Paul T Drum And Bass Producer Shoots With Sons Between Guns!

Paul T Shoots With Sons Between Guns!

Pairing Paul T's beats and Tom Whitelaw's vocals, Sons Between Guns are a match of musical styles and philosophies. Paul has had success in the past with music contributed to Good Looking, whilst Tom has forged a path in providing music for some of London's theatres. After meeting a few years ago, they realised they shared the same passion for music, and hit the studio hard. The result is the Red 1 EP, and we spoke to Tom to find out more.

You’ve both taken alternative routes to Sons Between Guns, - tell us what you’ve done in your respective pasts?
Paul has had a big involvement in the electronic music scene DJing with the Conflict Agency and collaborating on productions with JD Cruz and Adam F. He also released work under LTJ Bukem’s label and performed overseas in the Far East and in Europe. My involvement in Music couldn’t be further from that. In 2008 whilst trying to figure out what I wanted to do musically I was given the opportunity to compose and record music for theatre. After a few years of working on productions for a couple of theatre companies, I found that I had learnt how to record and mix music and had dabbled in a pretty diverse range of composition, from string arrangements to ambient soundscapes. It is fair to say that when we started recording together it was a new direction for the both of us.

Paul T

Bearing this in mind - how did you meet?
We met in a beach hut. There was an all day party going on and I had been invited to come along. There was a guitar lying around that people were messing about on and I quietly started playing Red Telephone by Love. I think it struck a chord with Paul, because his ears pricked up and he started telling me about seeing them live at Glastonbury, he then asked me whether I knew any drum and bass, so I played the hook to Brown Paper Bag. After that we spent the rest of the night talking about music, discussing with we both listened to and how we both recorded music. It was clear that we shared the same eclectic tastes and it wasn’t long before we were recording ideas in a studio. I had never really sung before, so for some time we worked on instrumentals. Paul heard me singing Bowie songs at another party, which I don’t really remember to well, and off the back of that he convinced me to start singing on the tunes that we working on. A very short time later we had completed our first song and kept going with it.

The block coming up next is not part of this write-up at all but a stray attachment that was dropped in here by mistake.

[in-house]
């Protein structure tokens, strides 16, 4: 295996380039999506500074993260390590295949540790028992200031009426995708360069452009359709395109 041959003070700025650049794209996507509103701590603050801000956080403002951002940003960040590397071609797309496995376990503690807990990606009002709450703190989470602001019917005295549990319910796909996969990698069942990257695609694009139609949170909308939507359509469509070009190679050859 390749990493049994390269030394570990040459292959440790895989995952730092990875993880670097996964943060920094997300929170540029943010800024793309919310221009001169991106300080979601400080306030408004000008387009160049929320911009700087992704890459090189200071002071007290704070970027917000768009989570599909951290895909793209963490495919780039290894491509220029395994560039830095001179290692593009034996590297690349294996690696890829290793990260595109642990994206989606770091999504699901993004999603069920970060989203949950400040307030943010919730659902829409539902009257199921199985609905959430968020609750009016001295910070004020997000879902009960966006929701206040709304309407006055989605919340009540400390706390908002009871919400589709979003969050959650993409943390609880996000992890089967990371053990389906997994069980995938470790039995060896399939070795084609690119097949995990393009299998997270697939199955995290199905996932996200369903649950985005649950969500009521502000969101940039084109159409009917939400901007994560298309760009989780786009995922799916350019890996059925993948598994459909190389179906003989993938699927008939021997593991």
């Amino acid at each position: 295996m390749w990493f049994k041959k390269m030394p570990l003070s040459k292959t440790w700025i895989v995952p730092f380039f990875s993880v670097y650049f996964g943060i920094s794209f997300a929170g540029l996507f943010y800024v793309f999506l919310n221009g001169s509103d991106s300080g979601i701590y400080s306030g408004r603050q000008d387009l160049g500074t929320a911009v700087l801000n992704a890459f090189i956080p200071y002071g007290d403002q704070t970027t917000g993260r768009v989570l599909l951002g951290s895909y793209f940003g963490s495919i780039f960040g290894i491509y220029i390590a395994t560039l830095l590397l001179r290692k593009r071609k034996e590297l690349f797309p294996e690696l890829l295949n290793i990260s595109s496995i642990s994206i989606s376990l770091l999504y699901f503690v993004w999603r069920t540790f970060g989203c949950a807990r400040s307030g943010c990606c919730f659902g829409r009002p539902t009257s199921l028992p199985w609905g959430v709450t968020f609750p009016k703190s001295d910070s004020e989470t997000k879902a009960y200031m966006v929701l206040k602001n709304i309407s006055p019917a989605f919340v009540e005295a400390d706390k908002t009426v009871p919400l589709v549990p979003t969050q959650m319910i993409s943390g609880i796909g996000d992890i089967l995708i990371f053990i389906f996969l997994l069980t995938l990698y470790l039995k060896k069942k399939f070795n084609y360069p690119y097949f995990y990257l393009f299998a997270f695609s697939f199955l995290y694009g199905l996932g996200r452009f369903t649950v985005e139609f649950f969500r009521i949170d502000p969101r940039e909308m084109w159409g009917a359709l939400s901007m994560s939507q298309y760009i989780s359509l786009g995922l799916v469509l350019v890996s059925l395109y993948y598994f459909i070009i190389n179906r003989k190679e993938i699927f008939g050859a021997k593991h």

How would you describe your music?
We like to create a particular mood with our music. We are both inspired by visual influences as well as musical ones and quite often our music starts with an image, which might be from a painting, photograph or film. So rather than think of a narrative, we’ll take a central theme and vibe off it. We end up with songs like ‘9 Miles’ and ‘Galatea’ from our Red1 E.P which are a touch surreal. We hope get into people’s imaginations.

What will the upcoming touring involve?
Our new live setup gives us a lot more freedom on stage. The guitar won’t be used as extensively and we will be mixing songs together live for the first time. I think it will be more representative of what we are doing in the studio. We like playing over projected film too. Old clips of 1950’s burlesque dancers and stop motion animation, that kind of stuff. Hopefully we will be making more of an emphasis on this in our upcoming sets.

Your music has contributions from both electronica and acoustic music – how do you make things work between the two of you?
After writing songs together for the last 18 months, we have become more instinctive. Now we bring ideas together with a clearer objective in mind. We have both had to be brutally honest with each other when working on some tracks. If a guitar part, vocal or beat isn’t working then it comes out. We focus on the vocal and the beat. Once they are solid and we have created a groove that we can listen to for a few hours without getting bored, we’ll starting adding other parts. Being patient is a big factor too. We might listen to a 4 bar beat, looped for an hour, until we’ve come with a bass line that works with it. Patience and prosecco. Works a treat.

Source: Kmag

Juno Records latest campaign